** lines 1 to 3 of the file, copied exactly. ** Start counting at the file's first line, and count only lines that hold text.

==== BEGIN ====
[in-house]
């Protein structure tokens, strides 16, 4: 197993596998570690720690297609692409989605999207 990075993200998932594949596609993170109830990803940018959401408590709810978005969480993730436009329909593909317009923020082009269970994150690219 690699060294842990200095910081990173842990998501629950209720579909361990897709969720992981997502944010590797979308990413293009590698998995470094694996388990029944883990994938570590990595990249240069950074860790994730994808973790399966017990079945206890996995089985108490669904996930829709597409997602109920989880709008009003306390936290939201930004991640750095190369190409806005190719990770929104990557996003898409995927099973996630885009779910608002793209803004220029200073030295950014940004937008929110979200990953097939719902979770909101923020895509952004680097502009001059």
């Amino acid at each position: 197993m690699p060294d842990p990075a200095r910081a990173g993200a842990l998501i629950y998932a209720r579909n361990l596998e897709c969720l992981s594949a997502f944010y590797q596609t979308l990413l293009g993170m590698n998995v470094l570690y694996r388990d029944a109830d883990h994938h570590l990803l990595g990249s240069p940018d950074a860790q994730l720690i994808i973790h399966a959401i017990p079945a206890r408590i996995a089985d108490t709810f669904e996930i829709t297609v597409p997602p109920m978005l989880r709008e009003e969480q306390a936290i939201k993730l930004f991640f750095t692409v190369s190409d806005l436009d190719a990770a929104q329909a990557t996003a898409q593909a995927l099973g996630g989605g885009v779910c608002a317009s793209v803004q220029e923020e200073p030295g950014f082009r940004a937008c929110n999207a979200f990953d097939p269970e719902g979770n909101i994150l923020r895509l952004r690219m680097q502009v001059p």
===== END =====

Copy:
[in-house]
């Protein structure tokens, strides 16, 4: 197993596998570690720690297609692409989605999207 990075993200998932594949596609993170109830990803940018959401408590709810978005969480993730436009329909593909317009923020082009269970994150690219 690699060294842990200095910081990173842990998501629950209720579909361990897709969720992981997502944010590797979308990413293009590698998995470094694996388990029944883990994938570590990595990249240069950074860790994730994808973790399966017990079945206890996995089985108490669904996930829709597409997602109920989880709008009003306390936290939201930004991640750095190369190409806005190719990770929104990557996003898409995927099973996630885009779910608002793209803004220029200073030295950014940004937008929110979200990953097939719902979770909101923020895509952004680097502009001059």
């Amino acid at each position: 197993m690699p060294d842990p990075a200095r910081a990173g993200a842990l998501i629950y998932a209720r579909n361990l596998e897709c969720l992981s594949a997502f944010y590797q596609t979308l990413l293009g993170m590698n998995v470094l570690y694996r388990d029944a109830d883990h994938h570590l990803l990595g990249s240069p940018d950074a860790q994730l720690i994808i973790h399966a959401i017990p079945a206890r408590i996995a089985d108490t709810f669904e996930i829709t297609v597409p997602p109920m978005l989880r709008e009003e969480q306390a936290i939201k993730l930004f991640f750095t692409v190369s190409d806005l436009d190719a990770a929104q329909a990557t996003a898409q593909a995927l099973g996630g989605g885009v779910c608002a317009s793209v803004q220029e923020e200073p030295g950014f082009r940004a937008c929110n999207a979200f990953d097939p269970e719902g979770n909101i994150l923020r895509l952004r690219m680097q502009v001059p």